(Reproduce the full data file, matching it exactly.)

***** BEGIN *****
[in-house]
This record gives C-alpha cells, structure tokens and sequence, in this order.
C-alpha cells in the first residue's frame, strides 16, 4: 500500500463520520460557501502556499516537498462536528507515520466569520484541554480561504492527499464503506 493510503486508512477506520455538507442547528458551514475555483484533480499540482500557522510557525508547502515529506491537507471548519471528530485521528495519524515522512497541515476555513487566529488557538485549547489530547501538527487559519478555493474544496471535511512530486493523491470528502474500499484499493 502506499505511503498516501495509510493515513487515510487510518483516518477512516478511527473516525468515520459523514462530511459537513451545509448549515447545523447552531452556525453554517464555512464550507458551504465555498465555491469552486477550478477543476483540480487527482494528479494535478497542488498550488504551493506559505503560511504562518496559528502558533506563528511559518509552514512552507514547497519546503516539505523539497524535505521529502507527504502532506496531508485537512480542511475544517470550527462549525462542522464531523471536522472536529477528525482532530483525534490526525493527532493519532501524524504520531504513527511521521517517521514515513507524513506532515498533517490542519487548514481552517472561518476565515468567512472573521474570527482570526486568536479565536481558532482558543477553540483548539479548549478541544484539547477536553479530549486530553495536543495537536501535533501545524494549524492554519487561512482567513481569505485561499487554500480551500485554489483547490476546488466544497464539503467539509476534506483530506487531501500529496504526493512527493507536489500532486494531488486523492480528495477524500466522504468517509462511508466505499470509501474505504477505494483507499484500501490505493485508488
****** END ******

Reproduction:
[in-house]
This record gives C-alpha cells, structure tokens and sequence, in this order.
C-alpha cells in the first residue's frame, strides 16, 4: 500500500463520520460557501502556499516537498462536528507515520466569520484541554480561504492527499464503506 493510503486508512477506520455538507442547528458551514475555483484533480499540482500557522510557525508547502515529506491537507471548519471528530485521528495519524515522512497541515476555513487566529488557538485549547489530547501538527487559519478555493474544496471535511512530486493523491470528502474500499484499493 502506499505511503498516501495509510493515513487515510487510518483516518477512516478511527473516525468515520459523514462530511459537513451545509448549515447545523447552531452556525453554517464555512464550507458551504465555498465555491469552486477550478477543476483540480487527482494528479494535478497542488498550488504551493506559505503560511504562518496559528502558533506563528511559518509552514512552507514547497519546503516539505523539497524535505521529502507527504502532506496531508485537512480542511475544517470550527462549525462542522464531523471536522472536529477528525482532530483525534490526525493527532493519532501524524504520531504513527511521521517517521514515513507524513506532515498533517490542519487548514481552517472561518476565515468567512472573521474570527482570526486568536479565536481558532482558543477553540483548539479548549478541544484539547477536553479530549486530553495536543495537536501535533501545524494549524492554519487561512482567513481569505485561499487554500480551500485554489483547490476546488466544497464539503467539509476534506483530506487531501500529496504526493512527493507536489500532486494531488486523492480528495477524500466522504468517509462511508466505499470509501474505504477505494483507499484500501490505493485508488